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Today Is the Slowest News Day of the Year. Just Look at the New York Times

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One day’s New York Times front page. The day happens to be Saturday, December 28, 2013, the Saturday between Christmas and New Year’s Day, probably the slowest news day of the year. Of the six stories that make the front page, only one qualifies as news: A federal judge rules that the National Security Agency may continue to gather phone records of private citizens. Less than two weeks ago, another federal judge ruled the precise opposite.

I’m all for the media taking a broader view of what’s important than just things that happened yesterday. But really: "Turkey Legs Conquer Land of Mouse Ears"? It’s about how turkey legs have become a hot snack item at Disney theme parks. I kid you not.

Three of the other four stories—half the stories on the front page—are essentially the same story: Some people get too much money. The fourth is a variation on the theme: Some people get too little money.

  • “Hey Stars. Be Nice to the Stage Hands. “You May Need a Loan.” That clumsy headline obscures the amazing story: “They create the technical razzle-dazzle when the Rockettes take the stage for the ‘Radio City Christmas Spectacular’. They raise the 45-foot-high Christmas Tree….” Still waiting for the amazing part? Well here it is in the third paragraph: Stage hands at major cultural venues in New York get paid an average of $310,000 a year. At Carnegie Hall, five full-time stage hands make an average of $400,000 in salary and benefits. Stagehands at the David H. Koch Theater at Lincoln Center get paid more than the the highest paid dancers.” (Yes, it’s that David Koch. He funds a lot of elitish cultural causes  Go figure.)
  • “Police Salaries and Pensions Push California City to Brink.” The lead paragraph tells the story. “DESERT HOT SPRINGS, Calif.—Emerging from Los Angeles’s vast eastern sprawl, the freeway glides over a narrow pass and slips gently into the scrubby, palm-flecked Coachella Valley.”

OK, maybe the lead doesn’t tell the story. But the piece goes on, “Turn south, and you head into Palm Springs with its megastores, golf courses and bustling shops. Turn north and you make your way up an arid stretch of road…” OK, the second paragraph doesn’t tell the story either. But the third paragraph reveals that Desert Hot Springs is on the verge of bankruptcy “largely because of police salaries and skyrocketing pension costs.”

Deep into the story, we learn that the average pay and benefits of a police officer in Desert Hot Springs is $177,203, compared with a median household income of $31,356. This will be the city’s second bankruptcy. Its first, in 2001, came after losing a $10 million lawsuit by a developer over affordable housing.

  • ”Academics Who Defend Wall St. Reap Reward.” This one also starts at a leisurely pace: “Signs of the energy business are inescapable in and around Houston…,” but relatively soon (second paragraph) focuses on a professor at the University of Houston who “sits at the nexus of commerce and academia,” meaning that he makes a pile of money by consulting, speaking, and writing on behalf of the oil industry. How big a pile, the story never reveals. But it may be even more lucrative to be a professor of finance at the University of Houston than to be a stage hand at the Metropolitan Opera.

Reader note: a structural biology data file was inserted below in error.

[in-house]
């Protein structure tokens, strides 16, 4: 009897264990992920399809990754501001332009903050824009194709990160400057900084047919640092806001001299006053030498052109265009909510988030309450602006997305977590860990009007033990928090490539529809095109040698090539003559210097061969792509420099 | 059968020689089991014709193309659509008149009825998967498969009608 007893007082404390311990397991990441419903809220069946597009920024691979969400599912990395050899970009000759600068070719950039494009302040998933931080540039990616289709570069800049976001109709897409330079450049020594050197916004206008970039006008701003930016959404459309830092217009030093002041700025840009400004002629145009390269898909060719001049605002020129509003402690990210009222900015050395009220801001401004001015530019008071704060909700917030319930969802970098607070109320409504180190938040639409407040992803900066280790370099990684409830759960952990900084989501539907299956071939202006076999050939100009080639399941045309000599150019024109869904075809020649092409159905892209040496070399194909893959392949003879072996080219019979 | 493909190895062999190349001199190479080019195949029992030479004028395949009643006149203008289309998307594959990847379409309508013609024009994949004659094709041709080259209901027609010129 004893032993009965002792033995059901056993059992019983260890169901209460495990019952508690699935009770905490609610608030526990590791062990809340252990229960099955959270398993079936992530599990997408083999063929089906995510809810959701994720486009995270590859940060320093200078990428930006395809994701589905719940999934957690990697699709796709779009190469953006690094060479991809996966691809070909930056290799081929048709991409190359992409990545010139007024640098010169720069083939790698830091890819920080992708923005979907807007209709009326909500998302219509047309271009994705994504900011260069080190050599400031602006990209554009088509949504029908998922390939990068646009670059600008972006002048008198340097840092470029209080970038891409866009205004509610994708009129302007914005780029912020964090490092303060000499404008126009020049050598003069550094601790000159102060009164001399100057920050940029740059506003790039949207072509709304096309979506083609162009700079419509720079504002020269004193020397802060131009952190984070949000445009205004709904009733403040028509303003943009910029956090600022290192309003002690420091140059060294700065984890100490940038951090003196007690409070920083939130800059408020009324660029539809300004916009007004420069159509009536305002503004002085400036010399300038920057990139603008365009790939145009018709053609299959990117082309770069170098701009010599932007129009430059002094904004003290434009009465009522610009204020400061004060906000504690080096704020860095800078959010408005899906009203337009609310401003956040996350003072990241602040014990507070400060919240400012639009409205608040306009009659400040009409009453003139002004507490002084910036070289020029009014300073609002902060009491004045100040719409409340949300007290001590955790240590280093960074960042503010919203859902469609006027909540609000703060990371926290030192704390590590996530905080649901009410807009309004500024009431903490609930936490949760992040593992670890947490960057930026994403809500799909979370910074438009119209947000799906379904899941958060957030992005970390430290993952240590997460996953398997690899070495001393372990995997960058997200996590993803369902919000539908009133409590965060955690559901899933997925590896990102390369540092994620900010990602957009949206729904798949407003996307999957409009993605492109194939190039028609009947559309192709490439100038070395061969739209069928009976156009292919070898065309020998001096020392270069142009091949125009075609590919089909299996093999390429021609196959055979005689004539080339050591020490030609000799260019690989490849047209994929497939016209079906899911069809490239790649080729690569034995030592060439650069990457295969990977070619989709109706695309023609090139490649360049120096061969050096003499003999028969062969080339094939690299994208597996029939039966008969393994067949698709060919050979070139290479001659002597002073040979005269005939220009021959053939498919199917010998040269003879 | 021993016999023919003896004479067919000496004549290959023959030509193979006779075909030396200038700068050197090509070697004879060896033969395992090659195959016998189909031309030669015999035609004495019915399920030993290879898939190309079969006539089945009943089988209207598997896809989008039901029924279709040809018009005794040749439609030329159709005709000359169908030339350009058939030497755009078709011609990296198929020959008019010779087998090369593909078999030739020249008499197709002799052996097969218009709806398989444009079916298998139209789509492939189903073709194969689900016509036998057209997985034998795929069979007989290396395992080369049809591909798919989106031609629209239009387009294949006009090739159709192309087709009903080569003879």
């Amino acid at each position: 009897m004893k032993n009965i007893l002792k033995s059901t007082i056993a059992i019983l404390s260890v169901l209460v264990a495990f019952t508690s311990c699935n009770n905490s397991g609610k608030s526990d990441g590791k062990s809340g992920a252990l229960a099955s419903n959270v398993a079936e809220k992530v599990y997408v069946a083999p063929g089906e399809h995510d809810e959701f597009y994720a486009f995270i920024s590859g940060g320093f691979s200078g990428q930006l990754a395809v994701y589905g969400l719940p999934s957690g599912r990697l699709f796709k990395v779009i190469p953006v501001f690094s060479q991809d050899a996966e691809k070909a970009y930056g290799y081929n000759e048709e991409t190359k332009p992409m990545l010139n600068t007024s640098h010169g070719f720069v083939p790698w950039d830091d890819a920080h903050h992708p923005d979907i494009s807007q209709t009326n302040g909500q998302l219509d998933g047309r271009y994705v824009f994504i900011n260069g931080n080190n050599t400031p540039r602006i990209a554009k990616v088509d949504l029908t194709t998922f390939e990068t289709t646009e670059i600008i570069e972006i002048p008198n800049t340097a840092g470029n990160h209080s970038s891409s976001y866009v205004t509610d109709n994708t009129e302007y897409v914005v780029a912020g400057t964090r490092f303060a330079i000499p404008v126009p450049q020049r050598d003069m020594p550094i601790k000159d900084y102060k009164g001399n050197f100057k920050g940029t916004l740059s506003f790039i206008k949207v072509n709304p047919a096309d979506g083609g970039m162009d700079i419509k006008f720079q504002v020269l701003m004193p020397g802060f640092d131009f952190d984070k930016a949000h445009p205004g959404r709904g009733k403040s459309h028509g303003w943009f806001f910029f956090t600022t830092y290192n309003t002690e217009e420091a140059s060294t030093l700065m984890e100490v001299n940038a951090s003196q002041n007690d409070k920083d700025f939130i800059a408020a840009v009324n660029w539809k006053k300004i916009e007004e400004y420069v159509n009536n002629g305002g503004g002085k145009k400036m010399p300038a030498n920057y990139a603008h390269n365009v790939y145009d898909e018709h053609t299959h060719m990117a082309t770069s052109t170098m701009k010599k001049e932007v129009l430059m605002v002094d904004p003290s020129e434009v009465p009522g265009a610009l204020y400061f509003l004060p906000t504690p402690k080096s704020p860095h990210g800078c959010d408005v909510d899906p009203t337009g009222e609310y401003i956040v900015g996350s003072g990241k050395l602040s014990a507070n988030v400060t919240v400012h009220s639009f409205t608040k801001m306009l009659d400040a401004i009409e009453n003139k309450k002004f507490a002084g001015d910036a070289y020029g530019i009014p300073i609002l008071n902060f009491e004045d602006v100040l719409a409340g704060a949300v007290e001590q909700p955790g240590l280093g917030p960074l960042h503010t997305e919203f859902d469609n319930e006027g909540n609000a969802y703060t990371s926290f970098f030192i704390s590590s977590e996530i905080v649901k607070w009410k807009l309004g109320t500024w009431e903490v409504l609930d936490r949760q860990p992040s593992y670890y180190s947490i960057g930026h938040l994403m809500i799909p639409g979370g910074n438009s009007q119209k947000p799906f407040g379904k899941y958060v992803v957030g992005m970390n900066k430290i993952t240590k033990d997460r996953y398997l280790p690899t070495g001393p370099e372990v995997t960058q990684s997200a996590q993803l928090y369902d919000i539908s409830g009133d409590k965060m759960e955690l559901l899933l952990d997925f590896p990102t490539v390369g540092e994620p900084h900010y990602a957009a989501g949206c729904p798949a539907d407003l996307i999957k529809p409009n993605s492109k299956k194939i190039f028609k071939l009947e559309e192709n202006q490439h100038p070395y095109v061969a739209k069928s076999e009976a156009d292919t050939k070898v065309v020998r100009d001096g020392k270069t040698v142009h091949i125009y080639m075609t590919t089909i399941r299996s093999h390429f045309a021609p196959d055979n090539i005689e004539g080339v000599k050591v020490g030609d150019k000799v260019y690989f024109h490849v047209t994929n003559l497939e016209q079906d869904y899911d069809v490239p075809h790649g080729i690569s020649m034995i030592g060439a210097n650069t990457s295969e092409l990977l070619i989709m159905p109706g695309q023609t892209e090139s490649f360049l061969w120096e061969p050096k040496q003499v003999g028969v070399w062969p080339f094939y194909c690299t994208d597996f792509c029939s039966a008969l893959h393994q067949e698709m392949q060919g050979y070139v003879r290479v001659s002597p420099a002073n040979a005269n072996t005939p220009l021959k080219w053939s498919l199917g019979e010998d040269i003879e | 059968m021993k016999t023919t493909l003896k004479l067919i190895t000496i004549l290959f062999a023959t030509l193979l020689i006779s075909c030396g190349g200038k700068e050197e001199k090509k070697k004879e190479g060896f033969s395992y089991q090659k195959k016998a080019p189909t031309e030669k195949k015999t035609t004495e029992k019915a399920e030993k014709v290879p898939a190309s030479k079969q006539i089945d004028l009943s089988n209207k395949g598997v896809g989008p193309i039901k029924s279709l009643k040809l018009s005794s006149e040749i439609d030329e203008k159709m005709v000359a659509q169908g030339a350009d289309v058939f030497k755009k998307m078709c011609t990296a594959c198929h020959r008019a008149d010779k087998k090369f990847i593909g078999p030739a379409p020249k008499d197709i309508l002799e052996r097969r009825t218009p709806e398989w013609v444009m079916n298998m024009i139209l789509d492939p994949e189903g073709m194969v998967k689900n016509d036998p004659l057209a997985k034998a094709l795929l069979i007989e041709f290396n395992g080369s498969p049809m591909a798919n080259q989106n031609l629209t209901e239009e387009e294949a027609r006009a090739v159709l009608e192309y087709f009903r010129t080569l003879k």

• Finally, there is “Benefits Ending for One Million of Unemployed,” which actually tells the story in the first paragraph: “An emergency federal program that acts as a lifeline for 1.3 million jobless workers will end on Saturday, drastically curtailing government support for the long-term unemployed and setting the stage for a major political fight in the new year.” I guess you’d have to concede that the article doesn’t hide its bias. Who can oppose a “lifeline”? 

So that’s it for page one. Inside is a “too little money” classic: “In Battle Against Fraud in Free Phone Service, the Poor Might Pay the Price.” Fifteen million Americans get 250 free minutes of phone time a month—and a phone—under a Federal program actually called “Lifeline.” To qualify, you have to meet some income requirements or be on Medicaid or food stamps. But it seems that some people are signing up for more than one phone. So the Georgia Public Service Commision is proposing to require service providers to start charging participants five dollars a month, which in some way is supposed to discourage fraud. Without, presumably, too much trouble, the writer finds one woman who says she will be forced to choose between her phone and her prescription drugs.

No, no, no, New York Times! I’m not going to oppose any government welfare program, however idiotic, at a time when Congress is cutting non-idiotic programs like unemployment compensation. And maybe five bucks a month really will push this woman over the edge. But “she won’t be able to afford her prescription drugs” is the heavy artillery in “too little money” stories, and really belongs in the unemployment compensation piece on page one.

So that’s four front page stories and one big inside story, all presented as separate and unrelated to each other, with variations on the same broad theme of income distribution. A coincidence? Yes probably. Or maybe the New York Times is on to something.